Officially recorded remittance flows to low- and middle-income countries (LMICs) are expected to increase by 4.2% this year to $630 billion. This follows a near-record recovery of 8.6% in 2021, according to the latest World Bank report on migration and development released today.
Remittances to Ukraine, which is the largest recipient in Europe and Central Asia, are expected to increase by more than 20% in 2022. However, remittance flows to many countries in Asia power plant, the main source of which is Russia, will likely fall dramatically. These declines, combined with rising food, fertilizer and oil prices, are likely to increase food security risks and exacerbate poverty in many of these countries.
“The Russian invasion of Ukraine has triggered large-scale humanitarian, migration and refugee crises and risks to a global economy still dealing with the impact of the COVID pandemic,” mentioned Michal Rutkowski, Global Director of the Global Social Protection and Employment Practice at the World Bank. “Strengthening social protection programs to protect the most vulnerable, including Ukrainians and Central Asian families, as well as those affected by the economic impact of war, is a key priority to protect people from threats food insecurity and growing poverty.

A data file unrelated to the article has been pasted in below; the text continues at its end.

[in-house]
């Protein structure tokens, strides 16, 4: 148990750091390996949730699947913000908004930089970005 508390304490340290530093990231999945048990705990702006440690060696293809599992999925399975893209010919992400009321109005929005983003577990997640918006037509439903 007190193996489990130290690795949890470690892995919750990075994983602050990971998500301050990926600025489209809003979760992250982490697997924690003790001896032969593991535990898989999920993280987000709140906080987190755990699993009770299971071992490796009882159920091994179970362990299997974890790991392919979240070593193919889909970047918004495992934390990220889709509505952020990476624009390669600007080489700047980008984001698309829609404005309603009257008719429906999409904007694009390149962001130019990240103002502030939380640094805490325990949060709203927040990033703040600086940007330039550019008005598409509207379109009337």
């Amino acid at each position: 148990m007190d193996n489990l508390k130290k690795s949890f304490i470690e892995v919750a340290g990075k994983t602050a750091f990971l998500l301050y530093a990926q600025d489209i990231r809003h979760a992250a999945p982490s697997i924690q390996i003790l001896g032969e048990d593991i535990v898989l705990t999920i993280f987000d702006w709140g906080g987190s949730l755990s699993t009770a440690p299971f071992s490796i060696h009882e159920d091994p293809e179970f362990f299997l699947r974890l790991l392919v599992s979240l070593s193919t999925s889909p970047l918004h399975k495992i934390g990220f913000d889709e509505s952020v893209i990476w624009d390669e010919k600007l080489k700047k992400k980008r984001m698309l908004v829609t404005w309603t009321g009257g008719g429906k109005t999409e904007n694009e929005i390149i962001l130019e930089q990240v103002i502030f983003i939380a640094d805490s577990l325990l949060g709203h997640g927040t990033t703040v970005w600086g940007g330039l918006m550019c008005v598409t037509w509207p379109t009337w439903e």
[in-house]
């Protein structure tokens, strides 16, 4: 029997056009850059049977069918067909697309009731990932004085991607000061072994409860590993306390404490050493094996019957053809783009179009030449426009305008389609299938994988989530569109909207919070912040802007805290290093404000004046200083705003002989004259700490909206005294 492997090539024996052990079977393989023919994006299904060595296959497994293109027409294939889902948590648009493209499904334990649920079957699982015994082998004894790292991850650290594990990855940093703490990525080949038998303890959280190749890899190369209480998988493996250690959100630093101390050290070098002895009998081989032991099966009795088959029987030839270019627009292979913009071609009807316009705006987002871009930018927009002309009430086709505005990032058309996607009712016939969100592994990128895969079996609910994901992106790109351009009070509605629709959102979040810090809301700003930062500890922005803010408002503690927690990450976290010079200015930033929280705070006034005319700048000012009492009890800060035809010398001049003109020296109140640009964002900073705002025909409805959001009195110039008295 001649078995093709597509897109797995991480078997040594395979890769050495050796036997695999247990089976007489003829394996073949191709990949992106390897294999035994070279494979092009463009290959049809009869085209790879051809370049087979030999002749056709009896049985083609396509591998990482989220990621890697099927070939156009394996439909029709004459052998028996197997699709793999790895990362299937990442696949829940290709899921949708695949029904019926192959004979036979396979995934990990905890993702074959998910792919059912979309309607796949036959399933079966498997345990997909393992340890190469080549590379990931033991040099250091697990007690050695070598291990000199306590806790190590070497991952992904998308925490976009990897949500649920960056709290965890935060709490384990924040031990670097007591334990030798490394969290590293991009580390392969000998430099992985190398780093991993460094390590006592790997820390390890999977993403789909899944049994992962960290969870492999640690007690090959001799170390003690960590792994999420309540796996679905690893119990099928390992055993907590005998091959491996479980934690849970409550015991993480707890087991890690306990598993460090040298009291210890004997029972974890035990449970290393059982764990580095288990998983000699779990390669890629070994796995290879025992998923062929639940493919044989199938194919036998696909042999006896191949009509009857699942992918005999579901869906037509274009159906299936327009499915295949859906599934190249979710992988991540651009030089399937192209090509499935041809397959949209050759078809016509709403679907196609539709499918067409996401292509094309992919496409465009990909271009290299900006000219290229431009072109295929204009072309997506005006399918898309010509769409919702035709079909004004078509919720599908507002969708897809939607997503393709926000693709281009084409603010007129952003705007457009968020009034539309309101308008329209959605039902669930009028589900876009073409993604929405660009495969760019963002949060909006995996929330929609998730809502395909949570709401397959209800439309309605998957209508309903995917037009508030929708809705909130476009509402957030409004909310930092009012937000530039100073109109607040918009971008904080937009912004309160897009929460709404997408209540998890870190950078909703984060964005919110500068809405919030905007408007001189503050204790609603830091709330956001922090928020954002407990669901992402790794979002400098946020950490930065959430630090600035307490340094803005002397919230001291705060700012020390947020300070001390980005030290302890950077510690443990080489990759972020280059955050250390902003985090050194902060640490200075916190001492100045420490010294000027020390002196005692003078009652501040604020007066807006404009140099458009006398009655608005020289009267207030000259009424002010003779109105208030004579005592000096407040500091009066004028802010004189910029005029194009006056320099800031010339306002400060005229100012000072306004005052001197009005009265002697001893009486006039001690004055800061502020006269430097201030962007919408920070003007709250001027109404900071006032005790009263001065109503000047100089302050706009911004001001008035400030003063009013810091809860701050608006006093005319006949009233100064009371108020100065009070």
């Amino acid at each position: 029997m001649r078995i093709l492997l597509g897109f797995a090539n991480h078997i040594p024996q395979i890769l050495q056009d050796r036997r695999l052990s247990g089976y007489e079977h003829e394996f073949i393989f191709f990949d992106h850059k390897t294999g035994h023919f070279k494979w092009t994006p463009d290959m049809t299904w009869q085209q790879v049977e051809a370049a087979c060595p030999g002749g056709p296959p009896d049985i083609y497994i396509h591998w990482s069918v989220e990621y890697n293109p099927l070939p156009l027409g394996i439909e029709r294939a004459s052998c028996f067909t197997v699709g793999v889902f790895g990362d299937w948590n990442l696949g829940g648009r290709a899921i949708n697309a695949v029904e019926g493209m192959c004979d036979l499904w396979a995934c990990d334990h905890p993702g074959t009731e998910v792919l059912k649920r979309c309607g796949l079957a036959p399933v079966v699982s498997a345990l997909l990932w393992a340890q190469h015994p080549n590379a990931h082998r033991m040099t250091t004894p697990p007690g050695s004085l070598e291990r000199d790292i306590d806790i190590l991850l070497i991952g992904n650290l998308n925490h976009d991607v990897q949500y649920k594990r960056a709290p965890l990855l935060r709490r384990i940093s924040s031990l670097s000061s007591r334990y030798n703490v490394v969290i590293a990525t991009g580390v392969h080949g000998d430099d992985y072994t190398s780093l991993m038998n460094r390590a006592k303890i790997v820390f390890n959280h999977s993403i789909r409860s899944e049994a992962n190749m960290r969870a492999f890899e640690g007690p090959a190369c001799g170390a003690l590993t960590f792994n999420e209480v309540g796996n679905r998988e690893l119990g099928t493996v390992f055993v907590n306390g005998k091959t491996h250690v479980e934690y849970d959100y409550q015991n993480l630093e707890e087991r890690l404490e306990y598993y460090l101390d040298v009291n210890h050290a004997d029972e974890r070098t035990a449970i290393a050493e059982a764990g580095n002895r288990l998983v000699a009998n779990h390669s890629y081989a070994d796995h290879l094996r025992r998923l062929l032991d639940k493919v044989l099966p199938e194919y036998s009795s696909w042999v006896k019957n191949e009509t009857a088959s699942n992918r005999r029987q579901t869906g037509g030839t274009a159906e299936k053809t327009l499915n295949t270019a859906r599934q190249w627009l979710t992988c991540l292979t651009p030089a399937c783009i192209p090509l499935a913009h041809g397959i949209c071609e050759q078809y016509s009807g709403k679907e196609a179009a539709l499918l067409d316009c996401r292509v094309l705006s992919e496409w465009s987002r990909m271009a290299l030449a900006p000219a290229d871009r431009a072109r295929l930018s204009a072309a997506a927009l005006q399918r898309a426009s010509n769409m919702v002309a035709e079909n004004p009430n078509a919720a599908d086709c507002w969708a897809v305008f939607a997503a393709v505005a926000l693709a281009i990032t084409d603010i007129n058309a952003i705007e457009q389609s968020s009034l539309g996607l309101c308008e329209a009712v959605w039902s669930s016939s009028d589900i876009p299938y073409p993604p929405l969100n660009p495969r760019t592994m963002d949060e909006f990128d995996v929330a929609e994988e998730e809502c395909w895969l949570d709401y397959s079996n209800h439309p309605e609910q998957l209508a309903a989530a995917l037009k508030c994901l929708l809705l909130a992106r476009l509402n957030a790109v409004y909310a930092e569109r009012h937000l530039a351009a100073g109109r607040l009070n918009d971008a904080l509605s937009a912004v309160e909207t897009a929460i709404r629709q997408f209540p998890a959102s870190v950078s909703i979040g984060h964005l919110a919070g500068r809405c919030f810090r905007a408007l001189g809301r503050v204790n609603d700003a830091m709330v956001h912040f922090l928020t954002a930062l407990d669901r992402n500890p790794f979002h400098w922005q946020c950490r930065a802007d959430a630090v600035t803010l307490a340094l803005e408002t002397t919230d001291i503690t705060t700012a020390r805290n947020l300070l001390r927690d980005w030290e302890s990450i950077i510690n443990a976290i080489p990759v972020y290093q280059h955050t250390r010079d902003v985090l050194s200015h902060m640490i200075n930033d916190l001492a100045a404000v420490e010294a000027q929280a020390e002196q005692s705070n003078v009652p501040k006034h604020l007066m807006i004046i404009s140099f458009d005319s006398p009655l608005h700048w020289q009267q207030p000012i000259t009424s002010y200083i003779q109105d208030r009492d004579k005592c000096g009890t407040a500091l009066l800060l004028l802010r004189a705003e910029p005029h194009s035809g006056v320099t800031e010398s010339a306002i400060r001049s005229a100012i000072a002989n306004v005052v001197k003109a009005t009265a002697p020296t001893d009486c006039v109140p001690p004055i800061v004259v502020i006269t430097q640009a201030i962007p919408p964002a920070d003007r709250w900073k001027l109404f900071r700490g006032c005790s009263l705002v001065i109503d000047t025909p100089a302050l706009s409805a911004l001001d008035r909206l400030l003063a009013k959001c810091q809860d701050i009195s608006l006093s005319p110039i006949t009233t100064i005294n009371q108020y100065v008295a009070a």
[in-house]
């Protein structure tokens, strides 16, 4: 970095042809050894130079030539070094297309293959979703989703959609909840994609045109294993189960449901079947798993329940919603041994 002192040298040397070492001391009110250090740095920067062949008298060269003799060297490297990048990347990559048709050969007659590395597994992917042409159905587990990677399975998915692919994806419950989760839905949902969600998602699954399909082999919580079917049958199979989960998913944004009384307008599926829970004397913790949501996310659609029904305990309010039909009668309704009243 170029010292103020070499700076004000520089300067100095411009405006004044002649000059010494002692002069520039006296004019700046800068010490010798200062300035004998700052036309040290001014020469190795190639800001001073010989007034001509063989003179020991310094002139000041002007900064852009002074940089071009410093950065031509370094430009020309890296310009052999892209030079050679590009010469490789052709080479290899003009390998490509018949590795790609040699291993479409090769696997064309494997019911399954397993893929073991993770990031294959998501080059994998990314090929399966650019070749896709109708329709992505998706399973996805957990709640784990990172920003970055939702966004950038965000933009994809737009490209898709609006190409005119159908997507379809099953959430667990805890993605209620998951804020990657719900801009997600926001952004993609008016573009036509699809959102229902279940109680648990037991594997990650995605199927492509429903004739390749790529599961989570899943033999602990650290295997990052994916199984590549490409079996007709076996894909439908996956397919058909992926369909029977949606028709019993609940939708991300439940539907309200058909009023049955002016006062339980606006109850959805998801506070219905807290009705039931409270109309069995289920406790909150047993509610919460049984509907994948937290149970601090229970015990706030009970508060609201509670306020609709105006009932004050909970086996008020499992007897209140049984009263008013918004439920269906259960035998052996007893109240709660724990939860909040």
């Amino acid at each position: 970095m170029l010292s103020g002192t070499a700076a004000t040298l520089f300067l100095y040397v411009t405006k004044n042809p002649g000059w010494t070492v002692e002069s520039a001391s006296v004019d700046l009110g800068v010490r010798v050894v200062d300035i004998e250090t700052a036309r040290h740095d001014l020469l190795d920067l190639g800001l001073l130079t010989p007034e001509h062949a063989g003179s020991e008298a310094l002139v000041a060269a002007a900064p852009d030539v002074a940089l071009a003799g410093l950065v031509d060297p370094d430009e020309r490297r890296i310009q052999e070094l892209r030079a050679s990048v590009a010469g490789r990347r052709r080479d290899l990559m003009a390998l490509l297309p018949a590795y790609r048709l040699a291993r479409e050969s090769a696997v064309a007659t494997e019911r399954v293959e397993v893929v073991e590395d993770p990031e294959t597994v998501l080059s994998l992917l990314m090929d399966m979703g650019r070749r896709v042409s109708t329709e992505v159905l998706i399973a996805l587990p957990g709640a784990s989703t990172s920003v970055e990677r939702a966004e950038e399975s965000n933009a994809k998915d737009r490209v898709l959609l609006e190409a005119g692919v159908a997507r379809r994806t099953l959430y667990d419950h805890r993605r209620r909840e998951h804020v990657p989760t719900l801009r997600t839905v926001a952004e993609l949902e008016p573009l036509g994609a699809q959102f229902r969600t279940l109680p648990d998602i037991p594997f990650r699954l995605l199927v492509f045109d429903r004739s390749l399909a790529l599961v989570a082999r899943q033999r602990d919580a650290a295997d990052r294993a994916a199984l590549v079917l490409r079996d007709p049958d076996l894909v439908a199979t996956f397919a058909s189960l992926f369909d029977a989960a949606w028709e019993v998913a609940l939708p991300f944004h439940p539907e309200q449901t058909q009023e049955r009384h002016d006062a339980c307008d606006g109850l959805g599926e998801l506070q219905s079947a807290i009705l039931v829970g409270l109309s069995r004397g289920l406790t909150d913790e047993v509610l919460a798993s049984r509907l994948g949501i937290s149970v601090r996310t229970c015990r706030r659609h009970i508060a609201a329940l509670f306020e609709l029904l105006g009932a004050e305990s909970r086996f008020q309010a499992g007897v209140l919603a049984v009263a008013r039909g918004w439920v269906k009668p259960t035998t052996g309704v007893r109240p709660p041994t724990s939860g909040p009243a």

In 2021, remittances recorded strong increases in Latin America and the Caribbean (25.3%), Sub-Saharan Africa (14.1%), Europe and Central Asia (7.8%), Middle East and North Africa (7.6%) and South Africa. Asia (6.9%). Remittances to East Asia and the Pacific fell 3.3%; although excluding China, remittances increased by 2.5%. Outside of China, remittance flows have been the main source of external financing for LMICs since 2015.